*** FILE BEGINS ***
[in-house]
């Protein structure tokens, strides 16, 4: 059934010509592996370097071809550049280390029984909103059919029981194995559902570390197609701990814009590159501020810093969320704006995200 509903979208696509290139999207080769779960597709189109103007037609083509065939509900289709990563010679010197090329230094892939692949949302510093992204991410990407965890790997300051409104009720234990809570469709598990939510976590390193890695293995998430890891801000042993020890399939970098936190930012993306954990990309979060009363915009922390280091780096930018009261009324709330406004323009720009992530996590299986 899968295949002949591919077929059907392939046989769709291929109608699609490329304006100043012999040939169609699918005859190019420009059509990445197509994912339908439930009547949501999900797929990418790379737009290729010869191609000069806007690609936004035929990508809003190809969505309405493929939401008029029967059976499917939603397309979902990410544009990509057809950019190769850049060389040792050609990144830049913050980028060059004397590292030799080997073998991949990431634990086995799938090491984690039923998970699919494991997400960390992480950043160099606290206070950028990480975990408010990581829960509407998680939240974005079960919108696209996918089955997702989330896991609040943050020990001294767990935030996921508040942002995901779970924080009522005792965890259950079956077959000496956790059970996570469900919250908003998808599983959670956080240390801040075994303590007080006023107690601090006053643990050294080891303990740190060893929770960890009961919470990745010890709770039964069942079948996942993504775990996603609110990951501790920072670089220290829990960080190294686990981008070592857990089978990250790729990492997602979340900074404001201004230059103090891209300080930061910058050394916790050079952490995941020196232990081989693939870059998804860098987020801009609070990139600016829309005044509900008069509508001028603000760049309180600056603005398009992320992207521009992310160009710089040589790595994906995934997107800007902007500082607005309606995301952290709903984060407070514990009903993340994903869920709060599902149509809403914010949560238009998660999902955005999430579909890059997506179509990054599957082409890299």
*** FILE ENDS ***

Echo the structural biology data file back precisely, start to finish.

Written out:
[in-house]
């Protein structure tokens, strides 16, 4: 059934010509592996370097071809550049280390029984909103059919029981194995559902570390197609701990814009590159501020810093969320704006995200 509903979208696509290139999207080769779960597709189109103007037609083509065939509900289709990563010679010197090329230094892939692949949302510093992204991410990407965890790997300051409104009720234990809570469709598990939510976590390193890695293995998430890891801000042993020890399939970098936190930012993306954990990309979060009363915009922390280091780096930018009261009324709330406004323009720009992530996590299986 899968295949002949591919077929059907392939046989769709291929109608699609490329304006100043012999040939169609699918005859190019420009059509990445197509994912339908439930009547949501999900797929990418790379737009290729010869191609000069806007690609936004035929990508809003190809969505309405493929939401008029029967059976499917939603397309979902990410544009990509057809950019190769850049060389040792050609990144830049913050980028060059004397590292030799080997073998991949990431634990086995799938090491984690039923998970699919494991997400960390992480950043160099606290206070950028990480975990408010990581829960509407998680939240974005079960919108696209996918089955997702989330896991609040943050020990001294767990935030996921508040942002995901779970924080009522005792965890259950079956077959000496956790059970996570469900919250908003998808599983959670956080240390801040075994303590007080006023107690601090006053643990050294080891303990740190060893929770960890009961919470990745010890709770039964069942079948996942993504775990996603609110990951501790920072670089220290829990960080190294686990981008070592857990089978990250790729990492997602979340900074404001201004230059103090891209300080930061910058050394916790050079952490995941020196232990081989693939870059998804860098987020801009609070990139600016829309005044509900008069509508001028603000760049309180600056603005398009992320992207521009992310160009710089040589790595994906995934997107800007902007500082607005309606995301952290709903984060407070514990009903993340994903869920709060599902149509809403914010949560238009998660999902955005999430579909890059997506179509990054599957082409890299």